"It's sickening to hear that ... there are no limits, or no length, that they are not willing to go to just torch the Department of Justice." - Rep. Eric Swalwell on reports House conservatives are drafting articles of impeachment against Rod Rosenstein https://t.co/dlNDc3qWwZ pic.twitter.com/MGPfwi7wrC— OutFrontCNN (@OutFrontCNN) April 30, 2018
Rep. Eric SwalwellEric Michael SwalwellSwalwell slams House Republican for touting funding in bill she voted down There's no such thing as 'absolute immunity' for former presidents The Hill's 12:30 Report: Biden strategizes with Senate Dems MORE (D-Calif.) said on Monday that it makes him sick to hear Republican lawmakers have begun drafting a resolution calling to impeach Deputy Attorney General Rod RosensteinRod RosensteinWashington still needs more transparency House Judiciary to probe DOJ's seizure of data from lawmakers, journalists The Hill's Morning Report - Biden-Putin meeting to dominate the week MORE.
“It's sickening to hear that ... there are no limits, or no length, that they are not willing to go to just torch the Department of Justice,” Swalwell, a member of the House Intelligence Committee, told CNN.
The impeachment documents, which have been spearheaded by Rep. Mark MeadowsMark MeadowsHannity after Jan. 6 texted McEnany 'no more stolen election talk' in five-point plan for Trump Jan. 6 committee asks Ivanka Trump to sit for interview The Hill's Morning Report - Presented by Facebook - Biden talks, Senate balks MORE (R-N.C.) and other conservatives, make a number of charges against Rosenstein, the top Justice Department official overseeing special counsel Robert MuellerRobert (Bob) MuellerAn unquestioning press promotes Rep. Adam Schiff's book based on Russia fiction Senate Democrats urge Garland not to fight court order to release Trump obstruction memo Why a special counsel is guaranteed if Biden chooses Yates, Cuomo or Jones as AG MORE’s investigation into Russian meddling in the 2016 election.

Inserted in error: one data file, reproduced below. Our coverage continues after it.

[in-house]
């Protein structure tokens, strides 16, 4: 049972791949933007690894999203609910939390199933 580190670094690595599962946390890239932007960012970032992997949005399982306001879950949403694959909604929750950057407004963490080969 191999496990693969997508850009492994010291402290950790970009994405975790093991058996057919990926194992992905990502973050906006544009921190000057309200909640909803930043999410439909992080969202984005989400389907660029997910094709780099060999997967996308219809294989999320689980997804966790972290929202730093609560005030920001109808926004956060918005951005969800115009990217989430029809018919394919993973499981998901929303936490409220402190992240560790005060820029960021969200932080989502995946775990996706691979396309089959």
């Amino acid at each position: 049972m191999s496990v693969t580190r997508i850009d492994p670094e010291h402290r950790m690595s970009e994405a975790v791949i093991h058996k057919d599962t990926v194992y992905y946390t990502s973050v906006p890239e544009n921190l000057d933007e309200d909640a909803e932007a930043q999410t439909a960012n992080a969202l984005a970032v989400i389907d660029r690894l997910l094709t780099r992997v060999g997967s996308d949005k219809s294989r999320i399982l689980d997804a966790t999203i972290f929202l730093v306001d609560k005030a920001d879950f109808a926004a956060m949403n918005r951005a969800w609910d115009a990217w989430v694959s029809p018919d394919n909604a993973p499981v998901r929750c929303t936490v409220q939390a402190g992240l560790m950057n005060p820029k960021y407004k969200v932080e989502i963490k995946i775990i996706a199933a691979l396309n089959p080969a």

The charges include allegations that Rosenstein stalled in producing documents about congressional investigations into government misconduct, violated federal law when he refused to comply with a congressional subpoena concerning Congress’s efforts to get documents about the FBI’s surveillance during the 2016 election and failed to enforce laws and protocols.
“Voters will have their own say at the ballot box this November and I don’t think they’re going to look too kindly on people who think their job is to protect the president rather than to protect our democracy,” Swalwell said of the GOP’s efforts against Rosenstein.
Rosenstein became a popular target for Republicans trying to discredit Mueller’s investigation after Attorney General Jeff SessionsJefferson (Jeff) Beauregard SessionsPress: For Trump endorsement: The more sordid, the better Those predicting Facebook's demise are blowing smoke If bitcoin is 'digital gold,' it should be taxed like gold MORE recused himself from overseeing the investigation.
President TrumpDonald TrumpPredictions of disaster for Democrats aren't guarantees of midterm failure A review of President Biden's first year on border policy Hannity after Jan. 6 texted McEnany 'no more stolen election talk' in five-point plan for Trump MORE has called Mueller’s investigation a “witch hunt” and repeatedly denied there was collusion between Russia and his campaign.
At the moment, there is no sign that Speaker Paul RyanPaul Davis RyanHow Kevin McCarthy sold his soul to Donald Trump On The Trail: Retirements offer window into House Democratic mood Stopping the next insurrection MORE (R-Wis.) and other House leaders will act on the measure against Rosenstein.